Suggestions for the Integra Environment - Update. Jamie Bulloock, Henrik Frisk
April 18, 2006
Summary of IRC meeting April 7, 2006 participants: Jamie Bullock and Henrik Frisk The main thread in the meeting was what is referred to in the proposal by Malmö Academy ( ) as the ’score’ file. In other words the structure of the data that is passed to modules by value. It seems as if there has been no objections against using an XML file format for this purpose. The discussion was only concerned with terminology and structure and not at all about implementation - how events/sequences/structures are to be read/written/scheduled/dispatched. The idea of splitting this data over different files, perhaps even one per module, was discussed (this is the approach used by Jamoma). This would mean that each module had its own list of possible ’states’ and ’behaviours’ associated with it. These could be static (as in a preset) or they could be gestures or patterns that change over time. They could also affect or alter the behaviour of other modules. These XML files act as ’containers’ of information about module behaviours. Metaphorically speaking these are the ’players’ of the system. These ’players’ can be nested into ’groups’ in which they interact with each other following a ’conductor’ which is a container of meta information about the music (basically the score). The ’player’, the ’group’ and the ’conductor’ all have the same function, but at different layers of the system. It is anticipated that they would all support the same basic data types. Examples might include, scalars, lists, arrays and hashes. However, a container should only use types supported by the module with which it is associated. Players, groups and conductors could be thought of as instances of the container class. See fig. 1 for an approximation of how the concept might work. The advantage of using an approach in which this data is split up in many files is that a set of ’behaviours’ can be stored and updated along with a module; ’the player’ (the XML container) has an instrument (the synthesis module) and knowledge about how to play it (the data in the container). Technically, parsing the data will also be easier and faster compared to a solution in which all of this data is stored in one big file. The possibility of integrating SMIL was also discussed. Though there are interesting possibilities with this approach, it was decided that the main priority now is to consolidate a basic XML specification for the containers so we can begin development. SMIL could then be incorporated at a later stage and form a subset to the Integra XML container specification. Following is an example of a module specific XML file. In the example it is assumed that it’s possible to interpolate between all the parameters in a module’s preset using the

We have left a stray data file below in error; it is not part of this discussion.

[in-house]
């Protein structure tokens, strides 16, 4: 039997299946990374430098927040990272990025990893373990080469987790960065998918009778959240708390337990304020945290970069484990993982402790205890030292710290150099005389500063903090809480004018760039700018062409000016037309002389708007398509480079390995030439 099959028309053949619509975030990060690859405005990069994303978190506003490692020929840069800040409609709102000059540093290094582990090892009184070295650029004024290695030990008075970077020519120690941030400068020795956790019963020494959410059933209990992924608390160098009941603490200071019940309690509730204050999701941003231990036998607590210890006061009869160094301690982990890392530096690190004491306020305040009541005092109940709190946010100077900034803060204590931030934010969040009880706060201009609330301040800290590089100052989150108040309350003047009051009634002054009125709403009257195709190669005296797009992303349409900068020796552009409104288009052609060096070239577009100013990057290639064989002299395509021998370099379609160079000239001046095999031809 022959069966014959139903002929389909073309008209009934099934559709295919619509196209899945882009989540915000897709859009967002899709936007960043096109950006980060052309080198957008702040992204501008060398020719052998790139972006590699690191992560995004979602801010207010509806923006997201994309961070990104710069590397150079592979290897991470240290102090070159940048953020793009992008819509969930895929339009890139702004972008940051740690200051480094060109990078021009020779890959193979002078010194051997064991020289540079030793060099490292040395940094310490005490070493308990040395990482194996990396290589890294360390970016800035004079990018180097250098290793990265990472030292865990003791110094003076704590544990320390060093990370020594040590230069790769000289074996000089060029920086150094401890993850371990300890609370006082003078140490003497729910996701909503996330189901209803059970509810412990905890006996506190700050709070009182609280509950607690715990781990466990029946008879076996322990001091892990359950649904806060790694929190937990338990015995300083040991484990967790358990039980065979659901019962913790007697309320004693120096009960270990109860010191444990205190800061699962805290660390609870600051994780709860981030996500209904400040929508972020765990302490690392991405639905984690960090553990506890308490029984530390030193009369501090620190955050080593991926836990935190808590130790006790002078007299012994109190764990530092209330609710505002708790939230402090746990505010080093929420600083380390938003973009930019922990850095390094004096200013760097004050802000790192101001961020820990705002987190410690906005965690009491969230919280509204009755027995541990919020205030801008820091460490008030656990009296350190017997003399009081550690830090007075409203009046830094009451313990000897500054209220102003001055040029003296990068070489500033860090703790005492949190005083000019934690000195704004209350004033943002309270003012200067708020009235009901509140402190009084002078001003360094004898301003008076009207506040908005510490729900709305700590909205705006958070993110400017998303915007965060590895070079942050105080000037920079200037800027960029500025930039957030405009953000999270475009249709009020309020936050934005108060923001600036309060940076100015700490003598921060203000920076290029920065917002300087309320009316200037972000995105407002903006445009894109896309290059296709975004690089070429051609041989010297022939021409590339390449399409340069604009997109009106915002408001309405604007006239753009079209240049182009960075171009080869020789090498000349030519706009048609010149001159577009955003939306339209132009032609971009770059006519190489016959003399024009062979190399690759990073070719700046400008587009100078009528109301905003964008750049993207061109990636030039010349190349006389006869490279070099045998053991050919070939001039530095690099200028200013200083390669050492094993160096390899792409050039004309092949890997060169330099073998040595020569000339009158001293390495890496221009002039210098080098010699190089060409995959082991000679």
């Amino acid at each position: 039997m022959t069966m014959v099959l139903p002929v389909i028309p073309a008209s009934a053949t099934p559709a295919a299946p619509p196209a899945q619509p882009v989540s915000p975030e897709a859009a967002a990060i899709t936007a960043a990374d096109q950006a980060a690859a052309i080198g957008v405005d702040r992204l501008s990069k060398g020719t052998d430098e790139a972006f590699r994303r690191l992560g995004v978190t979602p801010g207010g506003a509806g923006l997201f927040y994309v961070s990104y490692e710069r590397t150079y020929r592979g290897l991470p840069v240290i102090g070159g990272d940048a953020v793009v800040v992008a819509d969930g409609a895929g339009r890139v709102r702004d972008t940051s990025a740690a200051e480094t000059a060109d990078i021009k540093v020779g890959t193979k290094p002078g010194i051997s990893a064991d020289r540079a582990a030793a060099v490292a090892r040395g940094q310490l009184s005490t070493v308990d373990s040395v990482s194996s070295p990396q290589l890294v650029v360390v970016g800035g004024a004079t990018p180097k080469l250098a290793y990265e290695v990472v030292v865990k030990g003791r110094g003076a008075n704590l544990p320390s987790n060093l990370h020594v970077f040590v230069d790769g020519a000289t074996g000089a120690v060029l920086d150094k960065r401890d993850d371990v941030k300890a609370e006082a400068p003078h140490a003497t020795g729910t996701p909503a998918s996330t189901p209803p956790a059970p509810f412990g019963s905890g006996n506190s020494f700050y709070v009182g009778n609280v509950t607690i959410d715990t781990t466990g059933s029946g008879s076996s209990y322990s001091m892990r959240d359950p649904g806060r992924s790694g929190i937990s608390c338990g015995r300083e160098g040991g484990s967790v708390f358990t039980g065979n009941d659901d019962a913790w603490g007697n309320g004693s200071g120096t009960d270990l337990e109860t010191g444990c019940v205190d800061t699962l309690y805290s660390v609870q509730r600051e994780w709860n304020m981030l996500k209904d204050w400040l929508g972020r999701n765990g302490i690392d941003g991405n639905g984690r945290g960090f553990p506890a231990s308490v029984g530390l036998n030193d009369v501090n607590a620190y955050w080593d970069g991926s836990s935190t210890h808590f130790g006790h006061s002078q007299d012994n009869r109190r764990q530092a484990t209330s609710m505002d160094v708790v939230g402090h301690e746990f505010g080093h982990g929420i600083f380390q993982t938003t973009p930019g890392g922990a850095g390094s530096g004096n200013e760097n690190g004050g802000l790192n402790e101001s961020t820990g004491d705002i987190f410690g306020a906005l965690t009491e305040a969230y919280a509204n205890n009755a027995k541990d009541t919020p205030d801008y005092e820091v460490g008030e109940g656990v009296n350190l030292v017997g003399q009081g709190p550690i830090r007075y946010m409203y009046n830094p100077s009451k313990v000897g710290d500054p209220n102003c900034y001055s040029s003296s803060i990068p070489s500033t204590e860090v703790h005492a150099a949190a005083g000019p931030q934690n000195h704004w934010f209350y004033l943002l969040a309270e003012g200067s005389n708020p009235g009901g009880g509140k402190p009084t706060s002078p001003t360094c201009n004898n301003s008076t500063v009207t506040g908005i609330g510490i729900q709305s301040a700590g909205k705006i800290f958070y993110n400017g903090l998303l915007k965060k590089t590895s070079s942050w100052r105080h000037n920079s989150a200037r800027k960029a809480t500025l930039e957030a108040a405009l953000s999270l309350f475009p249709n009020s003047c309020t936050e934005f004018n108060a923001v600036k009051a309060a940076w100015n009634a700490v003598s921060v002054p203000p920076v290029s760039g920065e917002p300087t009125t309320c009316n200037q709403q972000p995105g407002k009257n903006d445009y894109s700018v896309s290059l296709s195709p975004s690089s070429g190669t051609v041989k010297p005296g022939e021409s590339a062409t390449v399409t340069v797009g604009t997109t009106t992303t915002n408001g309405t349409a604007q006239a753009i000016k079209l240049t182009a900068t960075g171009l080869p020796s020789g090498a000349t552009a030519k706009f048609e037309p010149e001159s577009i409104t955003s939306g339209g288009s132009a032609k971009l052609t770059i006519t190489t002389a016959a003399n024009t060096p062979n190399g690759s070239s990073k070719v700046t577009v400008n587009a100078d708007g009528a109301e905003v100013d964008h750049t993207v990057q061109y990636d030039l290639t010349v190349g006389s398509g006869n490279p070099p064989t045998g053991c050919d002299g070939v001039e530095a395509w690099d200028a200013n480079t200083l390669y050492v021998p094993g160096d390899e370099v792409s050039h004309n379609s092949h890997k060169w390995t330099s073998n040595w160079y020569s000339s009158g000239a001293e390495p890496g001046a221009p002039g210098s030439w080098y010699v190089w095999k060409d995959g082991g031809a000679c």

Frisk / Bullock
The Integra Environment
same mode (linearly, logarithmically...). One issue that has to be further discussed also in relation to the OSC namespace is voice instantiation. Should it be assumed that all synthesis modules is capable of producing multiple voices and in that case, what is the procedure for communicating control data to just one of these voices? The XML file structure has its head and body tags. In the body tag there are three major sections: â€˘ The
The contents of the tag communicates data to the module, the tag receives information from the module about its current state and the tag synchronizes the sending of data from the player container to the module. The contents of the tag can also be referenced from the tag.
Frisk / Bullock
The Integra Environment
Figure 1: A conceptual overview of the conductor-player-module model.
Frisk / Bullock The Integra Environment
Published on Feb 17, 2011
participants:JamieBullockandHenrikFrisk April18,2006 JamieBulloock,HenrikFrisk samemode(linearly,logarithmically...). Oneissuethathastobefur...